‘Feeling is believing’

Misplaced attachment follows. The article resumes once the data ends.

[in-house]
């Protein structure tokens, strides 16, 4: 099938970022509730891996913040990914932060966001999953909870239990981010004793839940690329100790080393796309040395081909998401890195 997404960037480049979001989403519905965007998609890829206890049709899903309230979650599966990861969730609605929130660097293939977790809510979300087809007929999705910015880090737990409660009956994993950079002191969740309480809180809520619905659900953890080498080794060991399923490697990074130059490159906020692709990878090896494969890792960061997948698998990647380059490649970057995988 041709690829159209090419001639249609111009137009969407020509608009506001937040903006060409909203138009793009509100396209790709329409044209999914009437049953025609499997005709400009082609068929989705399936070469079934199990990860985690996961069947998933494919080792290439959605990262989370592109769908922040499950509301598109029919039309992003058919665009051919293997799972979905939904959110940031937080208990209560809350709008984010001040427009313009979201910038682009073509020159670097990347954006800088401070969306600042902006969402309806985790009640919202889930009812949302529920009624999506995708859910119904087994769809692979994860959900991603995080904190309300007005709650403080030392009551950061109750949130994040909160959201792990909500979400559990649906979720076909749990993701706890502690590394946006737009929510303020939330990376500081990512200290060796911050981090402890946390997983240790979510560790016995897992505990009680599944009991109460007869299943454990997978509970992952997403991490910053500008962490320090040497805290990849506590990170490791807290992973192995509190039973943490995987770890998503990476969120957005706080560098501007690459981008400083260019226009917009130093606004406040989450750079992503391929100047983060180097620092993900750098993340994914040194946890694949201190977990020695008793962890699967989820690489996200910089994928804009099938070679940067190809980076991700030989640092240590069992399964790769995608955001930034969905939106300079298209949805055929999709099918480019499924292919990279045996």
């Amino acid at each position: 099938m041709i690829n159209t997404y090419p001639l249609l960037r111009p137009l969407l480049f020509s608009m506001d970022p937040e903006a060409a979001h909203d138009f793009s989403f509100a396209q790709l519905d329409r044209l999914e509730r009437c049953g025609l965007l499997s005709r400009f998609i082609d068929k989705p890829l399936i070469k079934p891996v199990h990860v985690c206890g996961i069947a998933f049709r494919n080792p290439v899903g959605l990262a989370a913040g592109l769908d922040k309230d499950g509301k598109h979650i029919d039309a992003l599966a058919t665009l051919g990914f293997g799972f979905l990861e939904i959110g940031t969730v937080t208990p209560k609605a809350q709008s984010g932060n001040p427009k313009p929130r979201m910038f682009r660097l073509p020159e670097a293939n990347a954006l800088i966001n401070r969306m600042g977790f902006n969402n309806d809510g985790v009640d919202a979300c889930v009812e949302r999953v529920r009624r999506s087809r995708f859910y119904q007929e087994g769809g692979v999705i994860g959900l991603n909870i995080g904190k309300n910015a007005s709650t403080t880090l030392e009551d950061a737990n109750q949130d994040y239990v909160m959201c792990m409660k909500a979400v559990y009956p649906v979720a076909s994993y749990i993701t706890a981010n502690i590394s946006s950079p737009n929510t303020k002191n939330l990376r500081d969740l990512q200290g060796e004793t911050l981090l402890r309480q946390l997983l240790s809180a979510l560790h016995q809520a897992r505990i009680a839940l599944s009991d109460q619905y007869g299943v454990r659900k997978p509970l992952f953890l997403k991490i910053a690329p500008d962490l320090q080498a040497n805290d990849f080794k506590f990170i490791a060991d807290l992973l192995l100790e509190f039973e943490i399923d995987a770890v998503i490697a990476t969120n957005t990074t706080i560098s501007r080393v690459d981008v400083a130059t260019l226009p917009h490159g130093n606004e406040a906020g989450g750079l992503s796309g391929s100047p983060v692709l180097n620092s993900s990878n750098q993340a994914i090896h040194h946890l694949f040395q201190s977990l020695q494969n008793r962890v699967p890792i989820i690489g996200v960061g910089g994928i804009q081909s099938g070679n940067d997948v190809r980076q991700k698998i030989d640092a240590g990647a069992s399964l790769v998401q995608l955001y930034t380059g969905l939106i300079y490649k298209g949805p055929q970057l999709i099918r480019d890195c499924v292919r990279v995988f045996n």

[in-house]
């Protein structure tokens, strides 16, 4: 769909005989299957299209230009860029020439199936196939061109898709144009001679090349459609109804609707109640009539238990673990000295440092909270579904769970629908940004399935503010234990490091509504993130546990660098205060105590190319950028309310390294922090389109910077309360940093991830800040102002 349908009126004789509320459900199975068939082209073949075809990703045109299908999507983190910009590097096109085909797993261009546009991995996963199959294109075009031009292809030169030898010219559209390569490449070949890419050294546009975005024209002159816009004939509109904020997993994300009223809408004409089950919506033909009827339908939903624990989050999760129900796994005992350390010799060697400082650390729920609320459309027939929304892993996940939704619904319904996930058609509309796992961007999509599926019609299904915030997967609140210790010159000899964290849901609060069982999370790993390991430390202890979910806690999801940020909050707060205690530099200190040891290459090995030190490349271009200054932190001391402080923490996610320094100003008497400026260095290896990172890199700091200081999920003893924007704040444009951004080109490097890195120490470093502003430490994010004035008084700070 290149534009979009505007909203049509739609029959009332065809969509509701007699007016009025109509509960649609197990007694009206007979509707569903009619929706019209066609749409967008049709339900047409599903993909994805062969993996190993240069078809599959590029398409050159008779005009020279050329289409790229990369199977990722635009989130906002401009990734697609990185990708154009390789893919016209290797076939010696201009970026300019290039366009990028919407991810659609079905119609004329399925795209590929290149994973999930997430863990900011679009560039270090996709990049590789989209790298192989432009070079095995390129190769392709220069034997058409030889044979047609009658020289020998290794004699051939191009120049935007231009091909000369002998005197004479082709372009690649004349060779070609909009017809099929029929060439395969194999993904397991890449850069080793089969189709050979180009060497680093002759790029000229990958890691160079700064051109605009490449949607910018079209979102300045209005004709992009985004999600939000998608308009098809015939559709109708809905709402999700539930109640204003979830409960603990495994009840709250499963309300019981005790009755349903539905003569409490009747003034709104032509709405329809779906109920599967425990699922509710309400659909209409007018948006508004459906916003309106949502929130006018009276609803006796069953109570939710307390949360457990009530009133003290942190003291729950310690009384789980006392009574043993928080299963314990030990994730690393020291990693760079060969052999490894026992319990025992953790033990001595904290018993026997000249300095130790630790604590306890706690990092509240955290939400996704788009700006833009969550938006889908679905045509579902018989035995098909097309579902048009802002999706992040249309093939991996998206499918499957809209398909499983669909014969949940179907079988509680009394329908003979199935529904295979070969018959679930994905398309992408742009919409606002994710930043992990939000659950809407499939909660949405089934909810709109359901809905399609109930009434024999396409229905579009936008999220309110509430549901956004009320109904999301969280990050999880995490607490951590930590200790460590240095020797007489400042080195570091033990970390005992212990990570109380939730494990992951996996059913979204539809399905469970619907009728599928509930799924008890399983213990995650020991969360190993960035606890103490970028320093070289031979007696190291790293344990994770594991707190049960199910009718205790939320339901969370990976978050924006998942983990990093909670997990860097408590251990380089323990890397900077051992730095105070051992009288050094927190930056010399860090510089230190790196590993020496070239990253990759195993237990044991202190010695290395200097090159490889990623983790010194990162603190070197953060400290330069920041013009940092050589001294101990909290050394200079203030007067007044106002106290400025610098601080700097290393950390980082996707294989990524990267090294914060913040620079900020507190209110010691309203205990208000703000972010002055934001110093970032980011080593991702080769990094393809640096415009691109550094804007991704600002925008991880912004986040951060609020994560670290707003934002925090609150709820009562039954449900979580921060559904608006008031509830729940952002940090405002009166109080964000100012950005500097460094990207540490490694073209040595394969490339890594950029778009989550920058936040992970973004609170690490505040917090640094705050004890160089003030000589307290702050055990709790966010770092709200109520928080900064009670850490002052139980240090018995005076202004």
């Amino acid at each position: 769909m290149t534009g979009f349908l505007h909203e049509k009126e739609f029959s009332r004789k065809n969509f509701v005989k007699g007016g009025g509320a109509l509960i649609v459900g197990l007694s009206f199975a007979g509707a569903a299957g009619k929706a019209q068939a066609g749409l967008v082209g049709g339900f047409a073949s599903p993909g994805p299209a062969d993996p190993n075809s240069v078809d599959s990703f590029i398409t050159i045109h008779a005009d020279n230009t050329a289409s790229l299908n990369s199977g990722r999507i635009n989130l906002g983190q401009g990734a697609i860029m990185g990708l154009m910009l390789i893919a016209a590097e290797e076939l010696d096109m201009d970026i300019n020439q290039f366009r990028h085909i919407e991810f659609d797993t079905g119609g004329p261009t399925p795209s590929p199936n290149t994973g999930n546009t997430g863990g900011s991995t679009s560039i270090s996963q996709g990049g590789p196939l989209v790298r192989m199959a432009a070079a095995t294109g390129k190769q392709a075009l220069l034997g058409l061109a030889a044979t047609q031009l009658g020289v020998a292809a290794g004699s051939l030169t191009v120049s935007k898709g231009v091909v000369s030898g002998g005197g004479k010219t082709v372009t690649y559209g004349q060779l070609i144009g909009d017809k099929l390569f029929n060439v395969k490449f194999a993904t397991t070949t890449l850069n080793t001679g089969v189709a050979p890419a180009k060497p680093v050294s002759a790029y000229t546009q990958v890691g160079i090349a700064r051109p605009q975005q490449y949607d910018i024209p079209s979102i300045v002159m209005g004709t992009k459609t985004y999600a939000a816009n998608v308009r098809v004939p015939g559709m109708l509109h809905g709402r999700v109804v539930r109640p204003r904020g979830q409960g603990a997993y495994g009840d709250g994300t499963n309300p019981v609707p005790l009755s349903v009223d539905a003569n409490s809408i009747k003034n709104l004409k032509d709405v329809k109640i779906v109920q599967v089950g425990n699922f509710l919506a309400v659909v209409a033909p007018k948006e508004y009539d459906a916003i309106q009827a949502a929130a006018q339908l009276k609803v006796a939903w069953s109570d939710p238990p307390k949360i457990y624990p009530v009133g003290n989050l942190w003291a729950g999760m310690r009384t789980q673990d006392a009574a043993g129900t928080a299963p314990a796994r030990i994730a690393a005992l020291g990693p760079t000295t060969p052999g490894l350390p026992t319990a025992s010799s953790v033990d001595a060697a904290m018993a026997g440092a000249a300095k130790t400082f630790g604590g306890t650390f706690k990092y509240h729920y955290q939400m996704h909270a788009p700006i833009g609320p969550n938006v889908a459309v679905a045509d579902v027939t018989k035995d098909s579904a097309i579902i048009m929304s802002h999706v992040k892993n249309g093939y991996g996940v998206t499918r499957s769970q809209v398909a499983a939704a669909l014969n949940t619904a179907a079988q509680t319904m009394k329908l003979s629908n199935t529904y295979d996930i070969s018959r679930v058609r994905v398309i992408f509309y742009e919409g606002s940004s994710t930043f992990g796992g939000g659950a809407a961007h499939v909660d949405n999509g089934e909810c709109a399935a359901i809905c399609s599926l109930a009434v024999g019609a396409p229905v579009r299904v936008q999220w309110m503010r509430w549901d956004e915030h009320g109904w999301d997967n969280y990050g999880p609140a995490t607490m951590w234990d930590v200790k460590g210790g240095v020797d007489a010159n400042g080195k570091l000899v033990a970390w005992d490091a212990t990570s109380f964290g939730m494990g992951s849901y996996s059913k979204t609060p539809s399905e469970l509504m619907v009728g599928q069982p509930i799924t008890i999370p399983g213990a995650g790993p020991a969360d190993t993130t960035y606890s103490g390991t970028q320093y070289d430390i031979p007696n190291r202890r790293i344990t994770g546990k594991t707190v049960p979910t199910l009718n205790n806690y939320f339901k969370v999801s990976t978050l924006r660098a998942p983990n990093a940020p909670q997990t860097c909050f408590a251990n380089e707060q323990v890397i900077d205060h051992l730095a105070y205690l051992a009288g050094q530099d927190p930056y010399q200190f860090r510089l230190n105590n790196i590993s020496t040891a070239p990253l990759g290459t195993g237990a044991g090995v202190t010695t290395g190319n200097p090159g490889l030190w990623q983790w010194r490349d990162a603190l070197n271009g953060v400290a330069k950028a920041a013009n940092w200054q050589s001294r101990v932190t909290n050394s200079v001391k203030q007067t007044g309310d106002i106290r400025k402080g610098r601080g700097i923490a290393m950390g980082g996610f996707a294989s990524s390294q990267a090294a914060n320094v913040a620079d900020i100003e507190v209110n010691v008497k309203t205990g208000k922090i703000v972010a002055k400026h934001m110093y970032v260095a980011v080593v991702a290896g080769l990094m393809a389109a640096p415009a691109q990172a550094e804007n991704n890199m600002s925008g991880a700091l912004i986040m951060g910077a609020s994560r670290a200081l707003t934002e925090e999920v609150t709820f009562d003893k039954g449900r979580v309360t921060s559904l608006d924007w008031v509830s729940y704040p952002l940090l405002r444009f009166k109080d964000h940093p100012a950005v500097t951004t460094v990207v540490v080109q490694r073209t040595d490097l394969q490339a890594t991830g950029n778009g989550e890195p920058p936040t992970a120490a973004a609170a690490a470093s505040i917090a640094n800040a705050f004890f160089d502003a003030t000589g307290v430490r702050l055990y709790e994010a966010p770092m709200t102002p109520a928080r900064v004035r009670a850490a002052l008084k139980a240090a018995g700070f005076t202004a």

Anna Sewell wrote Black Beauty with the special aim of inducing kindness, sympathy, and an understanding treatment of horses. The novel's fulfilment of that aim and its endurance as a beloved book both rely on the narrative's singular power to engage readers' emotions. Now a classic which is often remembered, particularly by women, as pivotal to their childhood literary experience, Black Beauty was originally written for those who worked with horses, primarily working-class boys and men, such as stable hands, ostlers, coachmen, and cab drivers. Black Beauty endures not only as a novel but as a wider cultural text that includes abridgements, films, plays, games, figurines, jigsaws, television series, and comics, and it has been referenced in advertising products from alcohol to breakfast cereal, liquorice to motor oil. Black Beauty's personal account makes equine experience not only seen and felt, but also accessible.